Blog Archives

A warning to college profs from a high school teacher (not me)

A retired teacher from Maryland blogs an open letter to university professors about the effects of No Child Left Behind.

If Ontario ever heads this direction, I’ll be racing to elevate my position to convince the powers that be otherwise.


An adult among undergrads

In the short years since I’ve graduated from university, either I’ve forgotten a *lot* about what it’s like to be an undergrad, or this generation of students is really different.


Today I was in our lab section.  I brought the lab that’s due today, and started working on the next one (due next week).  I quickly realized, by looking around, that most students in the class hadn’t finished the one due today.  Of course, right?  They had a few hours before it was due.  But some weren’t even close to finishing.  Okay, so they’re procrastinators.  I’m still like that for many things myself.

The worst part of all might be how hopeless they are with the lab directions.  The directions were written for the previous version of the software, and some minor changes had been made since then.  But so many students could not, or would not, figure out how to proceed.  If something didn’t work out exactly like the directions said, they would just stop, put up their hand, and wait for the TA.  But there’s one TA, and forty students doing this.  So they wait 10 minutes each time.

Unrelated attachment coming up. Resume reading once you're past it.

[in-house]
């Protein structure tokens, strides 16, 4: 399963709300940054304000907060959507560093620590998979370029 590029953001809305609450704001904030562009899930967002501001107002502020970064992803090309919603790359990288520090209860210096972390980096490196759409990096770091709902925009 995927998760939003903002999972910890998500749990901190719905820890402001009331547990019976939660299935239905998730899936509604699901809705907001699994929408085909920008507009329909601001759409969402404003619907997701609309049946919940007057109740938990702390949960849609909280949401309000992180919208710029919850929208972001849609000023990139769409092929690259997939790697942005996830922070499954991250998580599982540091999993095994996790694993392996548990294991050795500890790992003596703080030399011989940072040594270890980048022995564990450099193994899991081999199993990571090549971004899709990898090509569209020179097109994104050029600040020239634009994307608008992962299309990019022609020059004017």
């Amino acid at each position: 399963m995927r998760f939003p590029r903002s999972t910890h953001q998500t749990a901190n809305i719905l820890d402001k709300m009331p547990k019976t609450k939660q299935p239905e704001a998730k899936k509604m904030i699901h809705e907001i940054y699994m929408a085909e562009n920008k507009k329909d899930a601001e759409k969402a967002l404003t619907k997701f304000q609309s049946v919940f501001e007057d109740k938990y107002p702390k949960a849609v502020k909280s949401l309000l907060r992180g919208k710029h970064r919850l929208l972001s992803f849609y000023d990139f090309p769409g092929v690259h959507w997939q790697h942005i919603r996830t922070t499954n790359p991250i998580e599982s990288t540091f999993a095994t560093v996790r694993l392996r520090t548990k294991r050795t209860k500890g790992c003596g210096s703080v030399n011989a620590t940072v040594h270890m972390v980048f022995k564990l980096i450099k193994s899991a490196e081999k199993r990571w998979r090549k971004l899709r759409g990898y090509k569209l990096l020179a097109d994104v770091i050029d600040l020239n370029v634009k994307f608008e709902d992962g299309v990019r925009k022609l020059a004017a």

I can’t wait for next week, so I can see how long it takes them to finish the lab that I completed in about an hour, after asking only one question (to a fellow classmate who was also on lab #2).


In lecture, it’s just as bad.  They ask the professor questions about the labs that they should either solve themselves, or at the least go to his office hour, instead of taking time away from actually learning the theory.  It’s also painful to hear the professor answer a question for the sixth time.


Am I wrong in thinking that while we had rude or helpless idiots when I was in school, they were either quieter or fewer in number?

How I feel right now:  Old, because of this perceived difference.  Mature, because I am much more capable than most of my classmates.  Stress-free, because clearly this class is not going to cause me any grief.  And sad, because of the number of students who are struggling in what a lot of them have called a “bird course”.